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Ola Mohamed, Counsel | Aljijaki, Kosseff & Prendergast, LLC


• Emory University School of Law with Honors, Atlanta, GA (J.D. 2014)

• University of North Carolina-Chapel Hill with Honors, Chapel Hill, NC (B.A. 2009)


• New York


Ola Mohamed practices exclusively in the area of immigration law with a focus on family-based immigration and asylum. She represents clients in matters involving asylum and refugee status, adjustment of status and citizenship, J-1 hardship waivers, Temporary Protected Status (TPS), and removal cases. As an Egyptian-American, Ola is a native Arabic speaker.

Practice Areas

• Family-based Immigration

• Asylum and Refugee status

• Humanitarian-based Immigration (including Temporary Protected Status and Direct Access Program for Syrian and Iraqi refugees)

• Waivers (including waivers and exemptions for “Travel Ban” (Proclamation 9645))

• Deportation and Removal Defense

• U.S. Naturalization and Citizenship


Prior to joining Aljijakli, Kosseff & Prendergast, LLC, Ola interned with the International Rescue Committee, a leading humanitarian organization serving refugees. In 2015, Ola spent three months with the U.N. High Commissioner for Refugees (UNHCR) in Cairo, Egypt where she assisted in various aspects of Refugee Status Determination (RSD), including assessments and appeals decisions. She also focused her work on unaccompanied minor cases and child asylum claims. As a law student, Ola interned for the North Carolina Justice Center’s Immigrant and Refugee Rights Project where she worked on a defensive asylum case and a number of successful U-visa petitions and requests for prosecutorial discretion to the U.S. government.


In 2014, Ola received the Pro Bono Award for her volunteer efforts in immigrant and underserved communities from Emory University School of Law.

Community Involvement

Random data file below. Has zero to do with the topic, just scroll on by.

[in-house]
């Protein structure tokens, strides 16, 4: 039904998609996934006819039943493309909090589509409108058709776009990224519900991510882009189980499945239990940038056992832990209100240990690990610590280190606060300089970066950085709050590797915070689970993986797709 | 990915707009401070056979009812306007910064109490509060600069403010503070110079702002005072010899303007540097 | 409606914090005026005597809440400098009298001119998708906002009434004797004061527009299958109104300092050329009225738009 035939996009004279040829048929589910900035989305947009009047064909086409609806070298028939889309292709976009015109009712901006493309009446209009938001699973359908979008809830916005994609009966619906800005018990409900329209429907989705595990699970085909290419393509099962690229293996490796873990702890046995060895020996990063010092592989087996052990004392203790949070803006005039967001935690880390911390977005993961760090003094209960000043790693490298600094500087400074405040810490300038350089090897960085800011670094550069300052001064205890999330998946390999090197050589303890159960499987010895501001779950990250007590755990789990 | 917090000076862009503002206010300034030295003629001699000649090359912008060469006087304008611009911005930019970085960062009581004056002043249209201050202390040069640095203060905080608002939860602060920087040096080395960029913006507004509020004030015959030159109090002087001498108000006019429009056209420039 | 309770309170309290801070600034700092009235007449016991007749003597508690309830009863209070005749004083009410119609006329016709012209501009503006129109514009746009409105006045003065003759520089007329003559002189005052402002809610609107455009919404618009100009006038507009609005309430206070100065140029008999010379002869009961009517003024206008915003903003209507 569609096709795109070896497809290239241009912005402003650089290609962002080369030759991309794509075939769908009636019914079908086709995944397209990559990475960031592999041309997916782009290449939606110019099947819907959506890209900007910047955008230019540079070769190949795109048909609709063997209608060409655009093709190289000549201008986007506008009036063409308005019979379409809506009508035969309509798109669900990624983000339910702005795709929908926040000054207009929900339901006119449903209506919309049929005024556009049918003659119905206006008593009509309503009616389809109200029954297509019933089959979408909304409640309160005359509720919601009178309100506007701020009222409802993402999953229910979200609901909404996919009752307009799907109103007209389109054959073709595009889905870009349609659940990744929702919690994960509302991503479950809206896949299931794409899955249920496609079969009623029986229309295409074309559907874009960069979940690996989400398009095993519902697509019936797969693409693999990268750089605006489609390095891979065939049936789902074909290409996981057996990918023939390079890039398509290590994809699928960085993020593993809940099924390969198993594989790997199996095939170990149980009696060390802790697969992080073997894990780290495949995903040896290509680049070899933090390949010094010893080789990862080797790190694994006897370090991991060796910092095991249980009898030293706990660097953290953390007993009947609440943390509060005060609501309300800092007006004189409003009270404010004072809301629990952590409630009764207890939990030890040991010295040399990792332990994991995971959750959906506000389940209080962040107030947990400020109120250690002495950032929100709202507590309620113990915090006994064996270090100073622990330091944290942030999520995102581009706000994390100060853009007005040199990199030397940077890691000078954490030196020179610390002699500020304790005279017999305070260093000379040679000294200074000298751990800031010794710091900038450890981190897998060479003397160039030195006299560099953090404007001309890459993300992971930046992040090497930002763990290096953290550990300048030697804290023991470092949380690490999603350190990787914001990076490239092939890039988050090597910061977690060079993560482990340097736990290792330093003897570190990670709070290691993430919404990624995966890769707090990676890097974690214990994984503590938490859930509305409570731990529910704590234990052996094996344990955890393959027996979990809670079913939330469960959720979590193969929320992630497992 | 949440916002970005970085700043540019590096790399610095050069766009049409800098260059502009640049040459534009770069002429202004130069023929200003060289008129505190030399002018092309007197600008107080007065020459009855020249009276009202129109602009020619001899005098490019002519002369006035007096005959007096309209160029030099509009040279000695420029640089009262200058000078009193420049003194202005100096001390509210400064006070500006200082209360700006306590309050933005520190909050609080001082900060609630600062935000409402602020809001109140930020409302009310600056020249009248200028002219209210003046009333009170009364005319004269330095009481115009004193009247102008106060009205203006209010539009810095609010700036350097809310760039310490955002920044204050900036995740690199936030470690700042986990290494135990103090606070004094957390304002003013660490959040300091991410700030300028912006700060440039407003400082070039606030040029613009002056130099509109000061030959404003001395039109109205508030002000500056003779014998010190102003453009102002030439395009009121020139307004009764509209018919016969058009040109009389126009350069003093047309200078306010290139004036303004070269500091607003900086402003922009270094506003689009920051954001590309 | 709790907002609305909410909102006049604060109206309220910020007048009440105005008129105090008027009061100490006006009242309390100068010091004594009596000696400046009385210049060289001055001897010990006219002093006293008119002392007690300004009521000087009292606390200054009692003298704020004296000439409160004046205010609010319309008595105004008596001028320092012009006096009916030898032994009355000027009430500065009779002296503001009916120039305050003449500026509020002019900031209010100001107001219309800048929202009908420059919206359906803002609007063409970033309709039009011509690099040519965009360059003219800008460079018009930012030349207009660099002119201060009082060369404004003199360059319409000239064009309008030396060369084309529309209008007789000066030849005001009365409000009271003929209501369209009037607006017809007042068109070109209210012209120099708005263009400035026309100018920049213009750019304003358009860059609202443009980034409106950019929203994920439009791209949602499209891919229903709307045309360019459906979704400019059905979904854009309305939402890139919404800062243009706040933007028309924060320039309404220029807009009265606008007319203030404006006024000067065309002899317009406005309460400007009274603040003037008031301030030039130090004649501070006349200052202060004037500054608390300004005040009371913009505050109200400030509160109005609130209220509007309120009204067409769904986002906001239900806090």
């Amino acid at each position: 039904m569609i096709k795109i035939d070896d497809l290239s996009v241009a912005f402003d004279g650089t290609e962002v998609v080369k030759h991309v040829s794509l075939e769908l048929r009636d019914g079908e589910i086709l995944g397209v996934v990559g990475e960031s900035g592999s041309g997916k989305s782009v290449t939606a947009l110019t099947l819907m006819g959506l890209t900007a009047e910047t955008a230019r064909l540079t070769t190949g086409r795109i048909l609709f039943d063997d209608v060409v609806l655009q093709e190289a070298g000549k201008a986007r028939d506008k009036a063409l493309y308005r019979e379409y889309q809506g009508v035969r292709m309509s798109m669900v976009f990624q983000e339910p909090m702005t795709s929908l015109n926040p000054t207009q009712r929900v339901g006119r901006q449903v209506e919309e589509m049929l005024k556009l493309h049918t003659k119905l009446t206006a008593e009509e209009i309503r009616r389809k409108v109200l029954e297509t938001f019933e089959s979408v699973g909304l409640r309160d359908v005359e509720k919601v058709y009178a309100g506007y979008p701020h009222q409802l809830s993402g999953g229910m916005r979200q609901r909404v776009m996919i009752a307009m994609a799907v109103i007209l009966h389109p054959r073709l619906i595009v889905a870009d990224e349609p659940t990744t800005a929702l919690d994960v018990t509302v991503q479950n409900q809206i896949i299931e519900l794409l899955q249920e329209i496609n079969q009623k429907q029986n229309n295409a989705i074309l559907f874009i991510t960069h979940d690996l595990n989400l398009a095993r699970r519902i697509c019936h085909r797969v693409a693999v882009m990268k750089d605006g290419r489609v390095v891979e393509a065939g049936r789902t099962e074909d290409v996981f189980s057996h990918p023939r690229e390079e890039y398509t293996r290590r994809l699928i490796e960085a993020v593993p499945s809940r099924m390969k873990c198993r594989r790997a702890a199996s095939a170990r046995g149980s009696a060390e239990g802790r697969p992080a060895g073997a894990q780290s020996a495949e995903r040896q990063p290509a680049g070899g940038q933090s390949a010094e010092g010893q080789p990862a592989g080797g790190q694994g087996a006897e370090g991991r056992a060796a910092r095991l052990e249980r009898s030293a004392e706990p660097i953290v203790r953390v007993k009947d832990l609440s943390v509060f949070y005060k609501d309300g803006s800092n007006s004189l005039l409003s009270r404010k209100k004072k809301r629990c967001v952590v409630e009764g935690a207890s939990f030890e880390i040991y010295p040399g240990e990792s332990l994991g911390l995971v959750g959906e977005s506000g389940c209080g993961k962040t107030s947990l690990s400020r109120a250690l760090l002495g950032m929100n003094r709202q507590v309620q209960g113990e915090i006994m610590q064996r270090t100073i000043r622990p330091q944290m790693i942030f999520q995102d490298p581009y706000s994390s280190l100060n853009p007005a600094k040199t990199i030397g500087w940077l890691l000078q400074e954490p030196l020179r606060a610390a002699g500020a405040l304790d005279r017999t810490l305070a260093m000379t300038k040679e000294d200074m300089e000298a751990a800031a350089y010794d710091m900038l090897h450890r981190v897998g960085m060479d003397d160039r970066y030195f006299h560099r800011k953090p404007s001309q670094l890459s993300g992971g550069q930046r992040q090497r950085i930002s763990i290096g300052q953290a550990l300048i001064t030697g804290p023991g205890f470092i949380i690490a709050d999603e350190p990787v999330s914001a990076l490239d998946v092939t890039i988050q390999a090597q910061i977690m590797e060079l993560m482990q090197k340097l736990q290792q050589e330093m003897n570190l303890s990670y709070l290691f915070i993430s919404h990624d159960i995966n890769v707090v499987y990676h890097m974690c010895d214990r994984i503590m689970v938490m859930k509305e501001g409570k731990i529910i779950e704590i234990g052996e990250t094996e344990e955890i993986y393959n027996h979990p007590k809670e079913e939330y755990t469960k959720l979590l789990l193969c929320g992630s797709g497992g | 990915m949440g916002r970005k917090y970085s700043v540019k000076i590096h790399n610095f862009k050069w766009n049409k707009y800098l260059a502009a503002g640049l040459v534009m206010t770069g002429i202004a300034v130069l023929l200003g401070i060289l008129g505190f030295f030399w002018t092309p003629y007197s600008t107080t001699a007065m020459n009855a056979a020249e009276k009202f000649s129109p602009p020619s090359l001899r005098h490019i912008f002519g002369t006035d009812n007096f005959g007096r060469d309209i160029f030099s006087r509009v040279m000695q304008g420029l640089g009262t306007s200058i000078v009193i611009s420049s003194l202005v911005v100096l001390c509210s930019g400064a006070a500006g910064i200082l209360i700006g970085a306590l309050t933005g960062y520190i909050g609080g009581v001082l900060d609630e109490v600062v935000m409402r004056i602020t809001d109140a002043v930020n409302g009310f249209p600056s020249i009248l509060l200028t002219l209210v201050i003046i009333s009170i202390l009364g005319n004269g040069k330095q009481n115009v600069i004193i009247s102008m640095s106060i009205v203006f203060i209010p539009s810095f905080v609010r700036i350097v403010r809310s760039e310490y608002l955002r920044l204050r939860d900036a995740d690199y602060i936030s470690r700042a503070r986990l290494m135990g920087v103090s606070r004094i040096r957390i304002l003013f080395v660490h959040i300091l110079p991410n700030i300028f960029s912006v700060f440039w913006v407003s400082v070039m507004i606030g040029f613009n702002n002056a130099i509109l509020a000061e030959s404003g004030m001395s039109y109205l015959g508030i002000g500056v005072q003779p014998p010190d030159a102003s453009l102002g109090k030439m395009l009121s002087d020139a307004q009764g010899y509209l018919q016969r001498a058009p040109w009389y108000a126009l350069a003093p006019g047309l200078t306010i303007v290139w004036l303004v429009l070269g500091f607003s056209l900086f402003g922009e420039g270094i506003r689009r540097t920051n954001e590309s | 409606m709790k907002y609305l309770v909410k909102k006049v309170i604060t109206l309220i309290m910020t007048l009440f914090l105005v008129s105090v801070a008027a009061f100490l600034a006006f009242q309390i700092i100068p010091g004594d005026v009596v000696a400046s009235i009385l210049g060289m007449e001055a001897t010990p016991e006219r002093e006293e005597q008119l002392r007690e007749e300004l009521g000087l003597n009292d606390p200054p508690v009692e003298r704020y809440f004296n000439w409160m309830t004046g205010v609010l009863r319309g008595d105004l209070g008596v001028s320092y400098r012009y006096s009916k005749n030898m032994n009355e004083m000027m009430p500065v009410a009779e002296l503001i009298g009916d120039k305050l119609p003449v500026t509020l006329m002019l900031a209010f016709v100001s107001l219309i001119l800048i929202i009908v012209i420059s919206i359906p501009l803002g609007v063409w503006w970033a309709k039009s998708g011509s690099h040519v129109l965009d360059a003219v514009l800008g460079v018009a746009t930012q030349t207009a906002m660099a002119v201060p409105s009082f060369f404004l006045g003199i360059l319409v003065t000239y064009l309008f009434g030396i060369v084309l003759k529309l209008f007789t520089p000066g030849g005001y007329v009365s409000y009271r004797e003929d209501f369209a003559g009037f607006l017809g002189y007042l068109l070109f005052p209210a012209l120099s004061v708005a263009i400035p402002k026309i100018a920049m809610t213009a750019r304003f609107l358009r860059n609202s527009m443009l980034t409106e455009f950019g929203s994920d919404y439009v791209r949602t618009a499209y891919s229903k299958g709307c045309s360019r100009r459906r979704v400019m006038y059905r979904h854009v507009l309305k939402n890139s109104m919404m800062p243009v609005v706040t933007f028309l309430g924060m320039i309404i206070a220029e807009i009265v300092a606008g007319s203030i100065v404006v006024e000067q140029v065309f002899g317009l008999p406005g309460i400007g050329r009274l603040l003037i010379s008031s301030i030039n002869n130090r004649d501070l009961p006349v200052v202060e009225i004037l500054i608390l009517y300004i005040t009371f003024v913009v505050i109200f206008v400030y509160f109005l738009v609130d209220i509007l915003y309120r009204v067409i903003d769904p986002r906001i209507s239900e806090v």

Ola is passionate about issues of human rights, especially as they relate to immigration law.

In September 2015, she volunteered with the CARA Family Detention Pro Bono Project in a week-long trip to counsel vulnerable immigrant mothers and their children held in immigration detention in Dilley, Texas.

During law school, she conducted research on human rights practices in Qatar for the U.N. Committee against Torture’s periodic review. She also contributed to an important report on meaningful access to legal representation. As a part of this project, she presented on immigrant detention conditions and right to counsel before Commissioner Felipe González of the Inter-American Commission on Human Rights as well as representatives from the Executive Office for Immigration Review (EOIR), Immigration and Customs Enforcement (ICE) and other federal agencies.

During her undergraduate studies, she also interned with the Arab Organization of Human Rights (AOHR) in Cairo, Egypt. Since October 2018, Ola has also been assisting Syrian refugees with regards to their immigration needs through the Karam Foundation.


• “When Will the U.S. Government Stop Detaining and Abusing Migrant Children?,” AILA Think Immigration Blog, July 18, 2019.

• “Top Five Pointers for Working with Syrian Applicants in Our Current Climate,” AILA, May 24, 2019.